Wake protocol

Went to a wake for a neighbor over the weekend, and was a tad surprised at how it was handled. Wondered if protocol had changed since the last one I attended or anything.

I come from a RC family, where open casket wakes are the rule. They are usually somewhat free-form in that there is no specific pattern/rules. You walk in the back, the casket is at the front. Some people are milling around in the back, drinking coffee downstairs, sitting in the chairs, or up near the casket. In whatever order you wish you sign in, chat with folks, go “pay your respects,” express your condolences to any family of the deceased, sit a while, scout out whether there is any food somewhere…

For this wake, you walked in and saw a big line of people stretching from the right of the casket to the back of the chapel. To the left of the casket was a receiving line of maybe 8-10 people - the spouse, siblings, kids and their spouses, a couple of grandkids… The only one I had ever met before was the spouse. There was no way to comfortably go up, view the body, and express condolences to the wife without “cutting in line.”

So we stood in this line for probably 30-45 minutes, before getting to the front. Then, after a moment or 2 with the spouse, it was a little awkward going to the rest of the relatives saying variants on, “You don’t know me, but your dad was a great neighbor.” And the receiving line kinda shifted over in front of the casket, so there was no way to simply spend a few moments with the deceased.

Absolutely no one was sitting in the chairs or hanging out - I got the impression most folks had pretty much “had enough” after making their way through the line. While waiting in line there were several tables with pictures and stuff from the dead guy. On the one hand, it was something to look at and discuss while waiting. On the other, it made it clear that they pretty much intended things to proceed in the manner they did.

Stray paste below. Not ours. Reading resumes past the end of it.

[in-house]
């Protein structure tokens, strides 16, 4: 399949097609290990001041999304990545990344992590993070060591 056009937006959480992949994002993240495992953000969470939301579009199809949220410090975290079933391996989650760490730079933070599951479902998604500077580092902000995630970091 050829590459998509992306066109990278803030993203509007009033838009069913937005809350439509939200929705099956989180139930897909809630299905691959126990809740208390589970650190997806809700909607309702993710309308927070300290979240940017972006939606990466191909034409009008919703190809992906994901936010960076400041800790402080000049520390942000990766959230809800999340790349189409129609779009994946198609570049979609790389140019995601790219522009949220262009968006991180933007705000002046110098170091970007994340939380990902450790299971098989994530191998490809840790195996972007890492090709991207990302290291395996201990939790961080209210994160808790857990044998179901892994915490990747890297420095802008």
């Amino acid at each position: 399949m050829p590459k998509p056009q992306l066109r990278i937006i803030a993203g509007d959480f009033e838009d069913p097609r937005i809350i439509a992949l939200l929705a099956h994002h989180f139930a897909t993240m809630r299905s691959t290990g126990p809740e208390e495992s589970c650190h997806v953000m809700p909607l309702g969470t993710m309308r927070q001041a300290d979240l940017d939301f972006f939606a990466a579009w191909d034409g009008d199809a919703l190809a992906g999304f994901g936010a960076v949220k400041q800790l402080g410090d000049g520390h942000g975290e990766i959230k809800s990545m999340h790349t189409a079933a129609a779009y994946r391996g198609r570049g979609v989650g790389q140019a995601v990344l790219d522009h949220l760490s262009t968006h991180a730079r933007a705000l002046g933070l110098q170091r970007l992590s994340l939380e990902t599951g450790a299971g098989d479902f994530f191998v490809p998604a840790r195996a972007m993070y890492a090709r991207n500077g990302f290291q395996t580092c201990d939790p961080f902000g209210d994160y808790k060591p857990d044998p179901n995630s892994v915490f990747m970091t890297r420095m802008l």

This dead guy was Presbyterian - don’t know if that is relevant.

Ever experience anything like this?

Your OP confuses me (I’m sure that’s my fault, not yours!) What you’re calling a “wake” is what I’ve always known as a “viewing”. To me, the “wake” has always been after the funeral, where there was food, drinking (for us Catholics, anyway, :wink: ) and a chance to reminisce about the deceased, etc.

But I’ve never been to a viewing like you’ve described. (FWIW, I’ve never been to a viewing where there was food, either, except possibly for little dishes of mints or hard candies on tables). But if there was a receiving line, I wouldn’t feel it necessary to do the whole “You don’t know me, but. . .” routine. I’d just go to each person and either say something brief about what the deceased was to me (“Debbie was a good friend to me for more than 14 years”) or briefly offer condolences (“I’m sorry you’ve lost someone close to you; please accept my condolences”) and move on.

Still, no matter what you call it, that does seem like an awkward set-up.

In fact, my friend Debbie did die recently, and the viewing was a big, open room in the funeral parlor, people milling around, open casket, even a DVD slide show on a TV screen in the corner. Plenty of time to go up to the casket, say a prayer if you wanted to (though no place to kneel like Catholic families get!), seek out her husband and sons, talk to them, etc.